If God has called me to develop relationships with non-believers that can lead to spiritual impact, then I'm out of excuses. Period.

Did this leave you squirming a bit too?

If so, good!

May that squirm compel us all to be willing to intentionally labor for the kingdom by making space in our lives for non-believers, people who are different than us, people who don't know and love God.

Will you join me in praying for God to reveal who in our lives he wants us to make space for?

I pray God will create in me a heart of compassion and mercy for others that leads me to reach out, build relationships, and to live and speak truth with courage so that hearts will be won for Him. Lord, use me in spite of me!

On a different note, I'm so grateful for so many kids joining us on the first night of Awana and Refuel on Wednesday, and for all the volunteers the Lord provided for the evening! I'm praying for the Spirit to work through these two ministries to help kids love God, love people and lead others to do the same.  

Join us Sunday as we return to our walk through the book of Genesis, looking at chapter 13.

In His power,
Juli Dirks
GraceKids Director

Countless, nameless Christians

Growing up, I loved reading historical fiction books because of the way they grabbed my imagination and transported me back in time. In fact, one of my favorites was about a boy who was literally transported back in time through a baseball card to experience the remarkable life of Jackie Robinson.

Not only do times far different than ours rev up the imagination, but looking back on the great figures of history also has a strong power of motivation and encouragement.

I am so thankful for the opportunity to be working on my seminary degree while serving at Grace, and this semester I am studying the History of Christianity. I am only two weeks in, but it has already been a great encouragement to read about the resilience of the Early Church to stand up to persecution and spread the Gospel.

As much as I enjoy having my imagination transported back to a prior era, I can sometimes fall into the trap of distancing myself from the people and events of history, thinking that times are "just so different now" or "what they did would never work these days." Thankfully, as I have read about the Early Church movement in the first- and second centuries, God has brought to mind two major encouragements that have direct parallels in our Christian lives today.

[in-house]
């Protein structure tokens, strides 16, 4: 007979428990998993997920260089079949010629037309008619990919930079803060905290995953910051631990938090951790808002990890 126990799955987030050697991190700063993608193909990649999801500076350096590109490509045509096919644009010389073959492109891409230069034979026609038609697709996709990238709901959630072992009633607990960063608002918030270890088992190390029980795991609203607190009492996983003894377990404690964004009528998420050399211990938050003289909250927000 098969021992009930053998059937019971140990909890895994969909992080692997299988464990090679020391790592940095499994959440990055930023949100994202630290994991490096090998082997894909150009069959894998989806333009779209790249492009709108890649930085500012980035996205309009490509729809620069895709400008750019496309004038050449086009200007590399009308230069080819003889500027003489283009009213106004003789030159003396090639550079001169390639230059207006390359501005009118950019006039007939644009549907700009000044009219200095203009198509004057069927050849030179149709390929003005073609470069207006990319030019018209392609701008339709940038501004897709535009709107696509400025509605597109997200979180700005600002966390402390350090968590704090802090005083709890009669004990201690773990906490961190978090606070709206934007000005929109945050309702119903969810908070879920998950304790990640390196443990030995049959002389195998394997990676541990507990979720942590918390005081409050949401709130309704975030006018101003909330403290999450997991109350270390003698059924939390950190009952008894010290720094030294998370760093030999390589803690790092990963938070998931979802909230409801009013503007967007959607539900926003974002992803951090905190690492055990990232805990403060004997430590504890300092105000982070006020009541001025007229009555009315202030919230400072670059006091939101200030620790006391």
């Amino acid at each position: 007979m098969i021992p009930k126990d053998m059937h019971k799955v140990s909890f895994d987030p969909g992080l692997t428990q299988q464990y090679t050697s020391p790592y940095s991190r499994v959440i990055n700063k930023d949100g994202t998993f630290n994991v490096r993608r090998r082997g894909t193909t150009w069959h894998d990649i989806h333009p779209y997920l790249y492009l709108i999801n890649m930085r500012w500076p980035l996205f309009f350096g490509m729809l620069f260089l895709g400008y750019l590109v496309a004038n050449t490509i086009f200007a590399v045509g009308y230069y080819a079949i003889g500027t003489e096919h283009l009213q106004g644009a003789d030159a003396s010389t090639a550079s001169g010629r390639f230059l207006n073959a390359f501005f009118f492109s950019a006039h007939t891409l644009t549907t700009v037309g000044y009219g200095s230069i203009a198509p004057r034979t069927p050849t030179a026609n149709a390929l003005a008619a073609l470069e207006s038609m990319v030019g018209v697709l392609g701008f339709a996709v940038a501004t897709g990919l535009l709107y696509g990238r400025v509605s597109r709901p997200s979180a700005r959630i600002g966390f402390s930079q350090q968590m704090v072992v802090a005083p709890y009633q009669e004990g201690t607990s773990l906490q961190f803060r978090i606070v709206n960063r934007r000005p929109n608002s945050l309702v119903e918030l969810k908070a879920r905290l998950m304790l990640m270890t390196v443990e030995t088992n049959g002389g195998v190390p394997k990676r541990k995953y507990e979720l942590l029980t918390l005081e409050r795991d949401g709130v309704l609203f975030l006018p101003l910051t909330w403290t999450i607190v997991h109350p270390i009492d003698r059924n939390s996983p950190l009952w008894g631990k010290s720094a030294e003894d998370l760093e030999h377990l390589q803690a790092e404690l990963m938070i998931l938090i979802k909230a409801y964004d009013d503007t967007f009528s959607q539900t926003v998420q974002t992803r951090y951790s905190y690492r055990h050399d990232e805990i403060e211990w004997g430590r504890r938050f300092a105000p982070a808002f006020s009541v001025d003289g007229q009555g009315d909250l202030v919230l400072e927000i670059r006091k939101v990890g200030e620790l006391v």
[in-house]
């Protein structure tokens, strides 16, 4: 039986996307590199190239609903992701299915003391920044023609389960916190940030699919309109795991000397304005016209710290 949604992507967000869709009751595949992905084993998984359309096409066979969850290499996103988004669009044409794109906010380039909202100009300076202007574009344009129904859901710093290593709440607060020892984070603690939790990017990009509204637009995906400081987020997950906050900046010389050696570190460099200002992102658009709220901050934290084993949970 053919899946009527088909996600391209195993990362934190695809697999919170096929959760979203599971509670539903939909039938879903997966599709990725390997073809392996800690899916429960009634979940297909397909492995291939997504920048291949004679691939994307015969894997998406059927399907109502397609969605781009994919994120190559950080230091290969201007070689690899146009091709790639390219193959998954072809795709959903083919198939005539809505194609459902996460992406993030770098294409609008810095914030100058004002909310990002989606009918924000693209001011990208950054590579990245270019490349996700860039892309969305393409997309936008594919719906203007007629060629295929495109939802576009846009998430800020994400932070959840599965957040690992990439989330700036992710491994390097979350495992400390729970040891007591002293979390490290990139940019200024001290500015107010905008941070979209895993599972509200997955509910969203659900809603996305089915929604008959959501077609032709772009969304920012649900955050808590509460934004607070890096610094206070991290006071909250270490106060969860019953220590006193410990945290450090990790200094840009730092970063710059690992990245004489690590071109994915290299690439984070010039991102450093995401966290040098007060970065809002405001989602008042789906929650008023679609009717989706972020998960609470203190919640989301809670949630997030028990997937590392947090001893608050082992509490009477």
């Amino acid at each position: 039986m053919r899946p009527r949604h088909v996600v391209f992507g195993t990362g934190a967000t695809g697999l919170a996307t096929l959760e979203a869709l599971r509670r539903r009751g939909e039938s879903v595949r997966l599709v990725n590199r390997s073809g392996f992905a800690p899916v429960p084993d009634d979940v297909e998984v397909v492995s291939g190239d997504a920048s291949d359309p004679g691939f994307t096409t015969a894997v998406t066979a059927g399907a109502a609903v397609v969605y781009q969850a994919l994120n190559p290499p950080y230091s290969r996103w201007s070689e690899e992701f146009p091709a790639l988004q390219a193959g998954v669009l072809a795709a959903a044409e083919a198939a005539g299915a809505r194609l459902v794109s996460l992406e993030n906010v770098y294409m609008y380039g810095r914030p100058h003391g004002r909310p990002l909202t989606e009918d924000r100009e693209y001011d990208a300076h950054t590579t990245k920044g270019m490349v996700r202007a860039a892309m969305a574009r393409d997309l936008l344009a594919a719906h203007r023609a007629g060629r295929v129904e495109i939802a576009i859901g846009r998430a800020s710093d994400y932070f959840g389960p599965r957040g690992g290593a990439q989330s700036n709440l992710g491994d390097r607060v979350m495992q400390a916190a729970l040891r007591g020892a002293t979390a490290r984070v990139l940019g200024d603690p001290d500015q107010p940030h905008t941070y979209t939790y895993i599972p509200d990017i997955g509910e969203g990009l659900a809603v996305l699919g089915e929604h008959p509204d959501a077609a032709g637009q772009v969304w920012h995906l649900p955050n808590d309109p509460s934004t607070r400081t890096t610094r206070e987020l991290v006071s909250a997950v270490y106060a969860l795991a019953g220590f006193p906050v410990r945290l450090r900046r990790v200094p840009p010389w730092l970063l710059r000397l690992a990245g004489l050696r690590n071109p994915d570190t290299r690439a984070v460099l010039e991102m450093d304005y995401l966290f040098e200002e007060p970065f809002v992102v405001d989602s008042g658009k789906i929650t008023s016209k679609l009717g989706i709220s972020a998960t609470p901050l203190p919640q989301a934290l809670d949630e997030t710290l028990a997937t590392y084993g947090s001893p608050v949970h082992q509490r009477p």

First, stand firm in the face of societal pressure.

The first Christians were persecuted because of their unwillingness to bend to societal pressure and worship the Roman gods. The torture would stop and the government would leave them alone if they would simply bow down to the idols. However, many of these faithful believers - knowing the consequences - boldly stood firm, knowing that Christ's resurrection meant any earthly pain a believer experiences is only temporary.

We may not have anyone asking us to bow down to a physical statue, but we absolutely face societal pressure to bow to idols - money, career, sex, people-pleasing…

May we have the resilience of the early Christians to stand firm under the weight of the cultural pressures we face and say, as the early martyr Polycarp said, "For eighty-six years I have served him, and he has done me no evil. How could I curse my king, who saved me?"

Second, we all have the influence necessary to spread the Gospel.

When reading the book of Acts it is so easy to marvel at the vast ministries of the apostles and think, 'wow, Paul reached so many people with the Gospel.'

Or, if you are anything like me, it is so easy to look at the famous preachers of today and think, 'man, I'm never going to be able to share Jesus as well as he does.'

The most encouraging thing I have read in my studies so far is that it was not the apostles and the early church fathers who had the greatest influence; it was the "countless, nameless Christians" who were truly responsible for the Gospel spreading throughout the world.

You see, the apostles were limited by their numbers, by only being able to travel so far, and by the available technology for communication. Paul could only be in one place at one time, but a group of ten of Paul's tentmaking buddies could go to ten different towns and each tell ten more people about Jesus while they built their tents.

Gospel ministry is not limited to famous preachers, or even to those paid to minister. Our combined reach and influence is far greater than any one person could have, no matter how funny and engaging his sermons are.